if/ else / softwareSerial / rs485 / motion light network

Ive been fighting this allot… built this awesome program to control 8 ch light dimmer… now I want to network 8 arduino nanos around the hous with motion sensors that simply energize 1 input on digital 2 pin. when the pin is HIGH, I want it to satisfy an if statement,… to then “RSserial.write” a specific character that is linked to a specific channel back at the main controller to dim that light on, and then when channel goes LOW, another character will instruct the main to dim that specific light off.

attached image of main controller and video link of what it does with remote, and code.

the communication is going across pair in cat5 cable. but the if statement seems to not matter at all in the program… tried a regular if statement, and trying to nest an if, else, statement within an if statement.

if there’s anybody out there with the know how. please help… I’ve accomplished some awesome things on this project but this one has my brain racked.

Master NANO sends out an A… which will be recognized by one SLAVE in the line up… which will then return either an L or a H to inform the master whether its motion sensor is HIGH, or LOW… just a tester. the master will send a B for next slave… an so on… and so on… this will help keep traffic down as only one is able to talk when instructed to. plus the high low letters that are returned will all have to be different letters so each one is assigned to specific channel on dimmer module.

thanks guys.

picture links—

RS485_MASTER_modified.ino (2.71 KB)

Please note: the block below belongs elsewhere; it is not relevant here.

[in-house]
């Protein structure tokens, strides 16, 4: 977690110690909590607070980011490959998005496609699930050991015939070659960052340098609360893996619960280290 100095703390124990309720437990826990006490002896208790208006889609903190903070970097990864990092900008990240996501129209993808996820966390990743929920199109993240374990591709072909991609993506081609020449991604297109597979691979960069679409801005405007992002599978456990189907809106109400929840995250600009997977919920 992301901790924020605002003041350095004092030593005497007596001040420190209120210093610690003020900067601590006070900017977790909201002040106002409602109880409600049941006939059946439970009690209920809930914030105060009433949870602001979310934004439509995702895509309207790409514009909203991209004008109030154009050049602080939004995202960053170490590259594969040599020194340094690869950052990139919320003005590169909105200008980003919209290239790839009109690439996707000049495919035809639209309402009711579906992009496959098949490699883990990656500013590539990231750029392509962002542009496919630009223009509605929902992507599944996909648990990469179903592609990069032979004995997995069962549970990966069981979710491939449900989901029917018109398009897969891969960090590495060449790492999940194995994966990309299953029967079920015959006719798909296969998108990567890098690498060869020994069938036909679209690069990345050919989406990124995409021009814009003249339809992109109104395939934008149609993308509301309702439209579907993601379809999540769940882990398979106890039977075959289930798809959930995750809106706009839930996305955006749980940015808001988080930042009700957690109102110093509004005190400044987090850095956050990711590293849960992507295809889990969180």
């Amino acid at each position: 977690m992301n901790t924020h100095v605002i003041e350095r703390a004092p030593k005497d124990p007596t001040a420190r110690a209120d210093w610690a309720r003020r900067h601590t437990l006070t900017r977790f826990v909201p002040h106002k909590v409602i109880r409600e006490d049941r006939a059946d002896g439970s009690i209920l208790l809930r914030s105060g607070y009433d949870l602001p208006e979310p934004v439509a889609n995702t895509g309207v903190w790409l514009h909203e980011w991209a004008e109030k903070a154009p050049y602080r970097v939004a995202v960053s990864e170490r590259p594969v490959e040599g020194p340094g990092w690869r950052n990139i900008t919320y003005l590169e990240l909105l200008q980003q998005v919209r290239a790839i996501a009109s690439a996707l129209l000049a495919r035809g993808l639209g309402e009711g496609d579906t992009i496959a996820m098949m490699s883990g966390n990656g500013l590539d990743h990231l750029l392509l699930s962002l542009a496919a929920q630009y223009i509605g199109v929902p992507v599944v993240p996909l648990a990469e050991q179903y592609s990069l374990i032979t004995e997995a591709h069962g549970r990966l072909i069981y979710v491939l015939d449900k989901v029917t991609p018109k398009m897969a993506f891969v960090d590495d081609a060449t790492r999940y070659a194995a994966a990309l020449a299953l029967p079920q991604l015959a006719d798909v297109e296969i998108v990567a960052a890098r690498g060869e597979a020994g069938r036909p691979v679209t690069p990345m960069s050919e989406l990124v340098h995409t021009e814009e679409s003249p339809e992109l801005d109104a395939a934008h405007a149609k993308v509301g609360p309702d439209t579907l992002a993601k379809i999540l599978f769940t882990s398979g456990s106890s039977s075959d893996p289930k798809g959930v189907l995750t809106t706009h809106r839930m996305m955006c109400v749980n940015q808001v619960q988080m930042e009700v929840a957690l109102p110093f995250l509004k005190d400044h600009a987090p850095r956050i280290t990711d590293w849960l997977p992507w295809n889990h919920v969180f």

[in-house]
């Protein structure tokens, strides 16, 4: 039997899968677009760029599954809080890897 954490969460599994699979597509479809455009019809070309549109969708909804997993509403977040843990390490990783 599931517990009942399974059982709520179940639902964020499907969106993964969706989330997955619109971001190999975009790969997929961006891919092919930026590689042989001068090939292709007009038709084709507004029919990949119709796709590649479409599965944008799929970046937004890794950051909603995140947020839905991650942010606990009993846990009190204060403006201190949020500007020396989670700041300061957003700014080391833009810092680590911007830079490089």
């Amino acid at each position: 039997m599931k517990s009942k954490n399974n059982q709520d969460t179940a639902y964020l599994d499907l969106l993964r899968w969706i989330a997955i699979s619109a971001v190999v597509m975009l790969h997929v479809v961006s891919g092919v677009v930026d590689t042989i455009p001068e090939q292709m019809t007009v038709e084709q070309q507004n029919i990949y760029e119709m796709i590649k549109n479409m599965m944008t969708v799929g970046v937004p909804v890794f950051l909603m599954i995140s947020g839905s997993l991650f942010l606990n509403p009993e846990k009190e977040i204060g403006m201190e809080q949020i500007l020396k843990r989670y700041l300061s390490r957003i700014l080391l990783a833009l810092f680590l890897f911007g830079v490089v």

RS485_SLAVE_modified.ino (2.13 KB)

FINAL_MEGA_PROGRAM_v1.ino (9.62 KB)

picture links---

Pictures are attached to the post. We don't load picture from temporary services like dropbox and co.

What exactly is your problem?

If you have a timer interrupt every 83 microseconds (that's about 12kHz!) you should ensure that the ISR doesn't use more than 83µs to do it's job. If you have 8 potential triac fires which every one might have a delay of 8µs (BTW, delayMicroseconds() accepts only integer arguments), together with the digitalWrite()s you may be clearly over 83µs.

Remember: pulseIn() won't return a correct result if it was disrupted by one or more of your overly long ISR calls.

Dont' use the String class on AVR Arduinos.

Never use SoftwareSerial in a productive environment. If ever possible use the hardware serial interface (Serial). Do your debugging with LEDs connected to one of the free pins.

That code:

    // Wait for the transmission to complete.
       
    int bufferDelay = (baudRate / 10) * 2 + 100;
    delayMicroseconds(bufferDelay);

is simply bullshit. Every serial interface (even the software emulation) has a flush method for this. The delay calculation was completely wrong anyway.